Breathing Buddies: Helping Kids Manage Big Feelings

Brave & Able

Along with the excitement, energy, adventure and fun of childhood come big emotions and big challenges, which can leave kids feeling unstuck, unsafe, unsettled and unsure. These big feelings can be overwhelming and confusing – both for them and their parents! Brave and Able Breathing Buddies are here to help children learn how to take charge of their brains, offering slow, deep breathing guidance without the need for an app or a smartphone, with a guided light that teaches them how to calmly take control of their breathing and regain focus. Brave and Able hopes to build lifelong skills that empower kids to be their most brave and able self, in any situation. Founder Zara McDonald shares her story with the Natural Parent Magazine.

The passion: What inspired you to set up your business? 

Anxiety, depression and other mental health challenges have impacted the people I love since I was a child and I’ve struggled with my own anxious feelings throughout my life. While working in corporate business, friends and colleagues would often confide their own mental health struggles. But you don’t always see it, and many people don’t feel supported to work through it. 

Then I became a mother. I now have the responsibility and privilege to try to help my own little people navigate the stormy seas of emotional challenges that face so many of us. I want to help them build a toolkit so that they have the skills to work through their challenges, whatever and whenever they may arise.  

The idea for Brave and Able was born out of my own attempts to find ways I could effectively help my children through their big feelings. In conversations with other parents, I realised I wasn’t the only one struggling to find a way to connect to my child in these moments and that there were limited tangible tools readily available. So, I researched. I sought input from children’s psychologists and educators on the approaches they took to help children develop coping skills. I wanted to create something that would empower kids to feel safe with their feelings, and confident to play and learn and try new things – even when it feels hard or a bit scary – something I often struggled with myself when I was a child. 

I want kids (and parents!) to realise that being brave is not about not being afraid – it’s about having that fear and feeling able to give it a go anyway. 

The launch: How did you start out in the beginning?  

I started working full time from home on launching Brave and Able after resigning from my corporate job, seeking a better balance of work and family. I had dreamt for a long time of creating a business of my own that would give me the flexibility to be more present with our kids and that would also fulfil my creative side and allow me to work on something meaningful that I really felt contributed to the community in a positive way. I saw this as my opportunity so decided to practise what I preach and took the big, scary, brave leap out of the familiar and into the unknown. 

Developing a product was a completely new experience for me. I had to learn every new step along the way, and I didn’t even know what the next step was in many instances! I was working with international suppliers, trademark and patent lawyers and insurance brokers. I spent a lot of time on Google! I had what I thought was a great idea but no clue where to start to bring it to life. I worked with a sourcing agency to help me find the right manufacturer and then spent over a year developing the prototype of the actual product. Brave and Able only launched in November, so even though it’s been a long time in the making, I have to remind myself it’s still a very new brand in the market. I’m excited to see how far I can take it this year!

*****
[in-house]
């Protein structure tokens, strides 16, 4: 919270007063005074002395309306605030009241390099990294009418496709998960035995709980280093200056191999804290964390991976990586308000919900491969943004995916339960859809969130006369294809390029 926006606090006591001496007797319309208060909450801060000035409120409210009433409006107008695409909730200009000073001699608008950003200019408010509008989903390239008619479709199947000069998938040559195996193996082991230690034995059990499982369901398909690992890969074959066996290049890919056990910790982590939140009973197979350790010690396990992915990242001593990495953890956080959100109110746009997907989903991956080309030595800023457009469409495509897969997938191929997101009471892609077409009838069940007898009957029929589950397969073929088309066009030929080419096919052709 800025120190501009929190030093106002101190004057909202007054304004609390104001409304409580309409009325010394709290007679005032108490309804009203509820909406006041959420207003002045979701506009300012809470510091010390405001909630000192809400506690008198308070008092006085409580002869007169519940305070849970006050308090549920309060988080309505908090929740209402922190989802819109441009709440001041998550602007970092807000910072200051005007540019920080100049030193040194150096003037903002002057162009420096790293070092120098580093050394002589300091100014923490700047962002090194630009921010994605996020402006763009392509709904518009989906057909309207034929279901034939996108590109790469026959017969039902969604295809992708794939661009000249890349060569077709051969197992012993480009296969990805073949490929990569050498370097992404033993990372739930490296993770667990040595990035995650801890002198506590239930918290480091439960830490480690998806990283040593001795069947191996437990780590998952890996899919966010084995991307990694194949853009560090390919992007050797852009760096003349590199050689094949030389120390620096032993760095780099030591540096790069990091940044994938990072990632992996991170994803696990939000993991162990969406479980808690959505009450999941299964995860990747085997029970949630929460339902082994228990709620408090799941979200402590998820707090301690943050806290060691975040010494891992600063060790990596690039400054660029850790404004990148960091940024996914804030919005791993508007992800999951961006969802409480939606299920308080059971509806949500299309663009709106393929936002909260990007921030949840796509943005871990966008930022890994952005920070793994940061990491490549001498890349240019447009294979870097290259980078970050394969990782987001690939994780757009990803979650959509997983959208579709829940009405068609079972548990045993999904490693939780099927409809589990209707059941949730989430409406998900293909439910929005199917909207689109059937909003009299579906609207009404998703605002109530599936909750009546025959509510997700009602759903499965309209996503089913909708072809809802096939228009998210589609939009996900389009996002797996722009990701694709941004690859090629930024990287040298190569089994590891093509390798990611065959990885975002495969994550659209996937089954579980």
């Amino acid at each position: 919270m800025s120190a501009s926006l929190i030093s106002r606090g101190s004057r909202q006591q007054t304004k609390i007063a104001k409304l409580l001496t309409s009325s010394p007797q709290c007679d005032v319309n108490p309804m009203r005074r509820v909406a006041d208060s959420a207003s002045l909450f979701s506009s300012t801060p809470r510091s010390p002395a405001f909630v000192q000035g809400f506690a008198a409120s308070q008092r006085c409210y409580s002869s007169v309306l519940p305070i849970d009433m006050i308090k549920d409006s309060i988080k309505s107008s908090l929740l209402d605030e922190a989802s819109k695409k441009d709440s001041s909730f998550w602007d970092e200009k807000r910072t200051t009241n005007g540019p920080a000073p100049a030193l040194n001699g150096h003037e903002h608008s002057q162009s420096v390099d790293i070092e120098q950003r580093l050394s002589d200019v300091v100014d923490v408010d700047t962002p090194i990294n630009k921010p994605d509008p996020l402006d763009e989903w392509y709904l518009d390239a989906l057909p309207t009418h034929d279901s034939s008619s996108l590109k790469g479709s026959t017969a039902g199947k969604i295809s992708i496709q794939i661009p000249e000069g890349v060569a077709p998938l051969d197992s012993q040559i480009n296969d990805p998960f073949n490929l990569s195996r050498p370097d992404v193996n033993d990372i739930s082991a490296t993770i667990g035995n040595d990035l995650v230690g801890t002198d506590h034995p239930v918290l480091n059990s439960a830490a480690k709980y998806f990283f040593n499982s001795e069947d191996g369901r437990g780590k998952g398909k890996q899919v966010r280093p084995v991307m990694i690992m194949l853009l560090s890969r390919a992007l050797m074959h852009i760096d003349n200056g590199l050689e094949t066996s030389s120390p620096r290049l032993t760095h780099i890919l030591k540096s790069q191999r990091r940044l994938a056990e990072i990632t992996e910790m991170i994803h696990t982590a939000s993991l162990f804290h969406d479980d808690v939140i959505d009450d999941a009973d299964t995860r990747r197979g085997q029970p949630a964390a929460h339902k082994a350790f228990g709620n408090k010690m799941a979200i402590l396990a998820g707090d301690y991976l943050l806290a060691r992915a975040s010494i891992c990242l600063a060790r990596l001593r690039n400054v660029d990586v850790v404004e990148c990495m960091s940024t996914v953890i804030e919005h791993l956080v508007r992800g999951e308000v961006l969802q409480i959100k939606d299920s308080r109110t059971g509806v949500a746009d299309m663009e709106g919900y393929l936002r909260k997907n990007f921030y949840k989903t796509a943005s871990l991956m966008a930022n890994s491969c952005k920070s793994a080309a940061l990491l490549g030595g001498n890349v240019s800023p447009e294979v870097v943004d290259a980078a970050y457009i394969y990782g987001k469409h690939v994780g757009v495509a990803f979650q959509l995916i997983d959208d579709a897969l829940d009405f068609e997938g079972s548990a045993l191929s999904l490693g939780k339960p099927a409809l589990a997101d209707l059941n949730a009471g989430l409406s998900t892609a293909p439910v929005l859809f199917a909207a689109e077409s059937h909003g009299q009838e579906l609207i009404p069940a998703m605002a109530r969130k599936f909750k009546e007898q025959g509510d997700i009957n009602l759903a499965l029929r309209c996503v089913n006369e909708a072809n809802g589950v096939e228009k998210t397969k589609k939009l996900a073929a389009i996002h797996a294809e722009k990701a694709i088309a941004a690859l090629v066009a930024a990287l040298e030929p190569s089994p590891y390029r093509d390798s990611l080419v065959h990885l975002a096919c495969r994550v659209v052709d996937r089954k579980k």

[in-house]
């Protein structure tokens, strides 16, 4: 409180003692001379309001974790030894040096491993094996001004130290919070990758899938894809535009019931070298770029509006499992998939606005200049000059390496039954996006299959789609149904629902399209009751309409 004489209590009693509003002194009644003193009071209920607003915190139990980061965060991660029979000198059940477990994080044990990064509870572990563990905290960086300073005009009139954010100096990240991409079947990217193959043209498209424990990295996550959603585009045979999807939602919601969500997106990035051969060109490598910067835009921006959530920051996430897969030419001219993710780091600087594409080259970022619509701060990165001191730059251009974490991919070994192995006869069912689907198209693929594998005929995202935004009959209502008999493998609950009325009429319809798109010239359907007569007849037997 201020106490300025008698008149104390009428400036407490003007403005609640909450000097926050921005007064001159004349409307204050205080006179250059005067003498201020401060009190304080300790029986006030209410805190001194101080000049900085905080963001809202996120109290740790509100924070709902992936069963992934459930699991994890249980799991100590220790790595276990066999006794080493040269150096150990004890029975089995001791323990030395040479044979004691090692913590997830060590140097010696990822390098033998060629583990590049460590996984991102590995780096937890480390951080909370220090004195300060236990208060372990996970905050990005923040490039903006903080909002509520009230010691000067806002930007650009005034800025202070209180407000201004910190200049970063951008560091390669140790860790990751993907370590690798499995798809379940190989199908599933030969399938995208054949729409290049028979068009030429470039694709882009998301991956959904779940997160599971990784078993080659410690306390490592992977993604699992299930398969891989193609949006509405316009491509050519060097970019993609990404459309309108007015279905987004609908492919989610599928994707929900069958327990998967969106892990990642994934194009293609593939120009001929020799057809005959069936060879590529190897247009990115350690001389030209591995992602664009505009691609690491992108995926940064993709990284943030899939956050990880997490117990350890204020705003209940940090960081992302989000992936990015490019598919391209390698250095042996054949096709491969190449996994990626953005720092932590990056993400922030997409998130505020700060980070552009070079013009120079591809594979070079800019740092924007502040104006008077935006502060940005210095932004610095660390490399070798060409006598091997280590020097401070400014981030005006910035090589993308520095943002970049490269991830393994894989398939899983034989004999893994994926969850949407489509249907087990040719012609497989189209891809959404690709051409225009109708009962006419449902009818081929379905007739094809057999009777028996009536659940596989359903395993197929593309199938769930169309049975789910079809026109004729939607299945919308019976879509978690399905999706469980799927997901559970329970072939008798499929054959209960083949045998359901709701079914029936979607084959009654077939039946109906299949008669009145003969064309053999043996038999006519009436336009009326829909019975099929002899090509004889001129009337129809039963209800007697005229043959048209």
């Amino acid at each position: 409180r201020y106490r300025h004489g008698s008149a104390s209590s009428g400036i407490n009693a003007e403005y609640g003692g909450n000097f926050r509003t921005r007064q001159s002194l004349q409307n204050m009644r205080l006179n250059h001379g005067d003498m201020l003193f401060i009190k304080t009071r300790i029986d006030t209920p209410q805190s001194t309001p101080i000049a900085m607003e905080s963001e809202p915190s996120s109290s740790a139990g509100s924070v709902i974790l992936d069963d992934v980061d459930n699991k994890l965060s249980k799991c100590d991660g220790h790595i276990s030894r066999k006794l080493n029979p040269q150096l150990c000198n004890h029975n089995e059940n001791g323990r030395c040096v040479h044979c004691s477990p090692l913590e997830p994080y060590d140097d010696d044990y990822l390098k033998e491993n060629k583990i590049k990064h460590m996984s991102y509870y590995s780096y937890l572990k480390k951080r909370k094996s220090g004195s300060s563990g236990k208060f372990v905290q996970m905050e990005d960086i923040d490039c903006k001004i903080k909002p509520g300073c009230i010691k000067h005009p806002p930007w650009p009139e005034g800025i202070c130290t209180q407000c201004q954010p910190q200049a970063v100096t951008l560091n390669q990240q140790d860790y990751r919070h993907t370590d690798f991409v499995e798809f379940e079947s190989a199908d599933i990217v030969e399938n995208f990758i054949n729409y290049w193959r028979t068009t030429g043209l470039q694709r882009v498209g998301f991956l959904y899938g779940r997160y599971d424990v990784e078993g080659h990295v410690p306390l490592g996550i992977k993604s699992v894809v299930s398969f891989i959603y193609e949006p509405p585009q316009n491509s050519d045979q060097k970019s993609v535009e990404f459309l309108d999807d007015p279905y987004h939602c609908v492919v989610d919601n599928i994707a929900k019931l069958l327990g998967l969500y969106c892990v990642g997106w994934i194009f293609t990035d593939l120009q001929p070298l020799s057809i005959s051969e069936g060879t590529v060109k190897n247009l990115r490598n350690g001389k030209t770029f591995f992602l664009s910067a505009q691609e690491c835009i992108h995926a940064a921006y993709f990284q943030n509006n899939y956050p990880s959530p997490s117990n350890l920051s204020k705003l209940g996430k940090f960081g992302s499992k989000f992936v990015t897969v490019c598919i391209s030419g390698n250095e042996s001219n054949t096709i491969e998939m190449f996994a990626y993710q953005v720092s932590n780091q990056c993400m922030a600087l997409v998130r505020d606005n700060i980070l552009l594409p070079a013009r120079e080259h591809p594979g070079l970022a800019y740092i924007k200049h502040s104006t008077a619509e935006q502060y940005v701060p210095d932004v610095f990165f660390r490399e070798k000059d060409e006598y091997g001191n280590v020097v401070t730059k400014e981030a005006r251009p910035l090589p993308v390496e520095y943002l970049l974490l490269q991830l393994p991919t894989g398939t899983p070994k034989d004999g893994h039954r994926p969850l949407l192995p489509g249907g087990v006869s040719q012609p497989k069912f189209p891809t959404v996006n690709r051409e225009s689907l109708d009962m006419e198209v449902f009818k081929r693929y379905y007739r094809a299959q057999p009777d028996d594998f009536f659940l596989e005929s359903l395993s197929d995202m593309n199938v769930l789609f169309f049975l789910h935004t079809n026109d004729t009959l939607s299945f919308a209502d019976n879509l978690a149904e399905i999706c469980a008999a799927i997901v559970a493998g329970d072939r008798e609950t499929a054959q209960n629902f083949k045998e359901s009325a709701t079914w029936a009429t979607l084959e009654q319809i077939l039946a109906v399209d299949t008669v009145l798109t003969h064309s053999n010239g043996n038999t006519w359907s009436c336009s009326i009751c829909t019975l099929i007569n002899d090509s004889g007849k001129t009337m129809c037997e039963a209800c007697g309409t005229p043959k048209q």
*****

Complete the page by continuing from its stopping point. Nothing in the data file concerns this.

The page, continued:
The innovation: What was the biggest breakthrough for you with your business?  

Finally resolving product development. It took me a long time and many versions to work out the best execution of including the guided light component in the Brave and Able Breathing Buddies. I was nervous for a while that I was never going to achieve what I was hoping for. I did change a large part of the original design after the first prototype came back – it was awful! It hadn’t translated well from illustration to reality. I think I cried, hopelessly worried I would never get there. 

Ease of access for battery changing, getting the best visibility of the guided light, ensuring it was safe and straight forward to operate, and making sure it was something that could actually be manufactured without compromising on design, quality and aesthetics – there was a lot to get right!  

It was also important to me that the Brave and Able Breathing Buddies were made of different textured fabrics, to offer a further sensory experience to children, and also to create a truly beautiful and unique companion for children. I ended up with a long lead time on the fabrics because there is such variety in each Breathing Buddy, and I was very particular about the quality being high. They had to be soft, yet also robust and interesting.   

Months down the track, a few more rounds of prototypes later and I almost gave in, nearly signing off when I wasn’t truly happy with where the product execution was at because it was just taking so long and honestly, I was getting impatient. I started to second-guess myself and whether I was asking for something unachievable. But I backed myself in, stuck with it and just kept pushing for what I wanted, and we did eventually get there! I’m so proud of the end result.  

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